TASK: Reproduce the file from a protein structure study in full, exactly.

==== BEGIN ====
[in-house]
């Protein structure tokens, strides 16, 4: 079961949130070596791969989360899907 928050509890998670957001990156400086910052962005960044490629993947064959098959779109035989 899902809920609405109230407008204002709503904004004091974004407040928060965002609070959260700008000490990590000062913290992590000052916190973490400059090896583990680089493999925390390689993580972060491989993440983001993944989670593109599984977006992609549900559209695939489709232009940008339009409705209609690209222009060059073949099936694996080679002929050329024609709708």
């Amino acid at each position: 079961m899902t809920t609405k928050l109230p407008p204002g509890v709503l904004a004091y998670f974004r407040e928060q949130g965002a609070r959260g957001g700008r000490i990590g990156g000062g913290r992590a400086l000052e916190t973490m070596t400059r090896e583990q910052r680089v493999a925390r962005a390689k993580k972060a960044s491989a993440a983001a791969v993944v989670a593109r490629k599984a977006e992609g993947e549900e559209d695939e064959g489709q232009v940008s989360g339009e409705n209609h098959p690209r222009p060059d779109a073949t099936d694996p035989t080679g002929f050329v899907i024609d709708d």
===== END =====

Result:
[in-house]
């Protein structure tokens, strides 16, 4: 079961949130070596791969989360899907 928050509890998670957001990156400086910052962005960044490629993947064959098959779109035989 899902809920609405109230407008204002709503904004004091974004407040928060965002609070959260700008000490990590000062913290992590000052916190973490400059090896583990680089493999925390390689993580972060491989993440983001993944989670593109599984977006992609549900559209695939489709232009940008339009409705209609690209222009060059073949099936694996080679002929050329024609709708």
């Amino acid at each position: 079961m899902t809920t609405k928050l109230p407008p204002g509890v709503l904004a004091y998670f974004r407040e928060q949130g965002a609070r959260g957001g700008r000490i990590g990156g000062g913290r992590a400086l000052e916190t973490m070596t400059r090896e583990q910052r680089v493999a925390r962005a390689k993580k972060a960044s491989a993440a983001a791969v993944v989670a593109r490629k599984a977006e992609g993947e549900e559209d695939e064959g489709q232009v940008s989360g339009e409705n209609h098959p690209r222009p060059d779109a073949t099936d694996p035989t080679g002929f050329v899907i024609d709708d």